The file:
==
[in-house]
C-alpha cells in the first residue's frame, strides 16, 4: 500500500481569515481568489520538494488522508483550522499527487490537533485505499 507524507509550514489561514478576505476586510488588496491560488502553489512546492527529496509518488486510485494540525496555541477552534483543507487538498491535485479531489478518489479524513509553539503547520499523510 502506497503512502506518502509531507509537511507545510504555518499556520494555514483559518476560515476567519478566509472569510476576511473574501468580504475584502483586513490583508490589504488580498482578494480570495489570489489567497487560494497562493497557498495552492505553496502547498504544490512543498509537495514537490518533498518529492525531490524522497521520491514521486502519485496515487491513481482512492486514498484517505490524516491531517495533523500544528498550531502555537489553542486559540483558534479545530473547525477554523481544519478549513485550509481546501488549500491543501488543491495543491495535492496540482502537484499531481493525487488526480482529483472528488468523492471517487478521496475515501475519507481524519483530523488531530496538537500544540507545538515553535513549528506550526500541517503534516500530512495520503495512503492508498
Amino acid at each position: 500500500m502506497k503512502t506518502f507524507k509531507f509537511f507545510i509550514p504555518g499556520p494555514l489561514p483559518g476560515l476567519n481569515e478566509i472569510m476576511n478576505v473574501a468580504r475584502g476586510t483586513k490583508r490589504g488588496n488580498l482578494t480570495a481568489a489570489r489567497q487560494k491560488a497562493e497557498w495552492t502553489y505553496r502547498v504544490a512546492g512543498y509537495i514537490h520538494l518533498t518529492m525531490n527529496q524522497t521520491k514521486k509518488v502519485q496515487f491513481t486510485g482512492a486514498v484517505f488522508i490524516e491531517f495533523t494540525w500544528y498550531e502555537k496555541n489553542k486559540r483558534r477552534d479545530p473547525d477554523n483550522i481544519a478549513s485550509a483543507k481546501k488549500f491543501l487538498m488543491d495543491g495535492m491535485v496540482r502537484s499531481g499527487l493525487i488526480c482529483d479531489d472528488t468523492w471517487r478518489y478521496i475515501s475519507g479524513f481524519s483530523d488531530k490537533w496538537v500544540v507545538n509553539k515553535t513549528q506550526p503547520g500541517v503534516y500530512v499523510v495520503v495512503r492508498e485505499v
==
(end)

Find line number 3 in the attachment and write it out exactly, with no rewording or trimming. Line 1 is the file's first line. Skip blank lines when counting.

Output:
Amino acid at each position: 500500500m502506497k503512502t506518502f507524507k509531507f509537511f507545510i509550514p504555518g499556520p494555514l489561514p483559518g476560515l476567519n481569515e478566509i472569510m476576511n478576505v473574501a468580504r475584502g476586510t483586513k490583508r490589504g488588496n488580498l482578494t480570495a481568489a489570489r489567497q487560494k491560488a497562493e497557498w495552492t502553489y505553496r502547498v504544490a512546492g512543498y509537495i514537490h520538494l518533498t518529492m525531490n527529496q524522497t521520491k514521486k509518488v502519485q496515487f491513481t486510485g482512492a486514498v484517505f488522508i490524516e491531517f495533523t494540525w500544528y498550531e502555537k496555541n489553542k486559540r483558534r477552534d479545530p473547525d477554523n483550522i481544519a478549513s485550509a483543507k481546501k488549500f491543501l487538498m488543491d495543491g495535492m491535485v496540482r502537484s499531481g499527487l493525487i488526480c482529483d479531489d472528488t468523492w471517487r478518489y478521496i475515501s475519507g479524513f481524519s483530523d488531530k490537533w496538537v500544540v507545538n509553539k515553535t513549528q506550526p503547520g500541517v503534516y500530512v499523510v495520503v495512503r492508498e485505499v